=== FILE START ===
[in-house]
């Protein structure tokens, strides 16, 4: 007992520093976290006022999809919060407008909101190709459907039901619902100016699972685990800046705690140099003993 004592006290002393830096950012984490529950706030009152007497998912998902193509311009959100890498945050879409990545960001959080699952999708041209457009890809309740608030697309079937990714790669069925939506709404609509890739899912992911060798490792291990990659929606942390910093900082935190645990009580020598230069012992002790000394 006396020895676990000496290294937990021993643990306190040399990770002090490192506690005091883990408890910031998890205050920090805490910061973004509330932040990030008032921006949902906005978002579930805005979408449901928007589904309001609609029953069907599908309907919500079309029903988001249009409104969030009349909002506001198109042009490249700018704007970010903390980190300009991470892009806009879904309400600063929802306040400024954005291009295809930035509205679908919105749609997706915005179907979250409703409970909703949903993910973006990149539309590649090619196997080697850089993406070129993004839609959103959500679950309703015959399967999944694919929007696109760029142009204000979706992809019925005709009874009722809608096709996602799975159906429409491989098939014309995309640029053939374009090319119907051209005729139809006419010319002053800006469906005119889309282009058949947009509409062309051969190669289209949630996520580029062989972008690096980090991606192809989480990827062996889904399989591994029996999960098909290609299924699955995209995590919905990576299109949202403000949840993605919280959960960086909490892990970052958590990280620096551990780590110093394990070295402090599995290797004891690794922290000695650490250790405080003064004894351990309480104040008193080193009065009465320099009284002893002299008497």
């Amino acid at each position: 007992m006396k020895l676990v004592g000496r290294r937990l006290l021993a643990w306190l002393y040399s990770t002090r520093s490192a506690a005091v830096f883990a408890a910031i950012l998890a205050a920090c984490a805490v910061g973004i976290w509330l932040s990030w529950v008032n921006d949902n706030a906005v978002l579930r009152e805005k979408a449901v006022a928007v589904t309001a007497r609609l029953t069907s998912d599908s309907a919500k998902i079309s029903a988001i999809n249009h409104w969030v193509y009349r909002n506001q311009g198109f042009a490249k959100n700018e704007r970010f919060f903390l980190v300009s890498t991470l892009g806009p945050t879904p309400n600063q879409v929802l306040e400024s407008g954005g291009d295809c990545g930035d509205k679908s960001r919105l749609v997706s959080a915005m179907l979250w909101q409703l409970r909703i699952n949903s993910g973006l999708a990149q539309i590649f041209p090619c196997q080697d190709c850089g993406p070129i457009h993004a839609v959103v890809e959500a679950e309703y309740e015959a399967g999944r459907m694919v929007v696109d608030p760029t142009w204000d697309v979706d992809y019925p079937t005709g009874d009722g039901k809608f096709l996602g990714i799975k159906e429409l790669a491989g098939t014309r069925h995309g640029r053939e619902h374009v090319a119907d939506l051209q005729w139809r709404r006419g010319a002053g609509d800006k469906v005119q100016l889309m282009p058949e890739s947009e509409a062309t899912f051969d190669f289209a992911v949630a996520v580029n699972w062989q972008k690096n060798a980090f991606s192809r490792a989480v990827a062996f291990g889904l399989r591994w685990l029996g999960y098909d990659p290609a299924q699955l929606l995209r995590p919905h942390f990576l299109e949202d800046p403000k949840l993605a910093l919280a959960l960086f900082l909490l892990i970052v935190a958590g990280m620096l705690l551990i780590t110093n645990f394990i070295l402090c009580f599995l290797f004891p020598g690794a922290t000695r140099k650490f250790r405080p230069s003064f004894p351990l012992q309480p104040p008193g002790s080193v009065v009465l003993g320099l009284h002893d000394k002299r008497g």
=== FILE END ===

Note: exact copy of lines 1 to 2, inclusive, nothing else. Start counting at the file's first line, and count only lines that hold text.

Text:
[in-house]
């Protein structure tokens, strides 16, 4: 007992520093976290006022999809919060407008909101190709459907039901619902100016699972685990800046705690140099003993 004592006290002393830096950012984490529950706030009152007497998912998902193509311009959100890498945050879409990545960001959080699952999708041209457009890809309740608030697309079937990714790669069925939506709404609509890739899912992911060798490792291990990659929606942390910093900082935190645990009580020598230069012992002790000394 006396020895676990000496290294937990021993643990306190040399990770002090490192506690005091883990408890910031998890205050920090805490910061973004509330932040990030008032921006949902906005978002579930805005979408449901928007589904309001609609029953069907599908309907919500079309029903988001249009409104969030009349909002506001198109042009490249700018704007970010903390980190300009991470892009806009879904309400600063929802306040400024954005291009295809930035509205679908919105749609997706915005179907979250409703409970909703949903993910973006990149539309590649090619196997080697850089993406070129993004839609959103959500679950309703015959399967999944694919929007696109760029142009204000979706992809019925005709009874009722809608096709996602799975159906429409491989098939014309995309640029053939374009090319119907051209005729139809006419010319002053800006469906005119889309282009058949947009509409062309051969190669289209949630996520580029062989972008690096980090991606192809989480990827062996889904399989591994029996999960098909290609299924699955995209995590919905990576299109949202403000949840993605919280959960960086909490892990970052958590990280620096551990780590110093394990070295402090599995290797004891690794922290000695650490250790405080003064004894351990309480104040008193080193009065009465320099009284002893002299008497």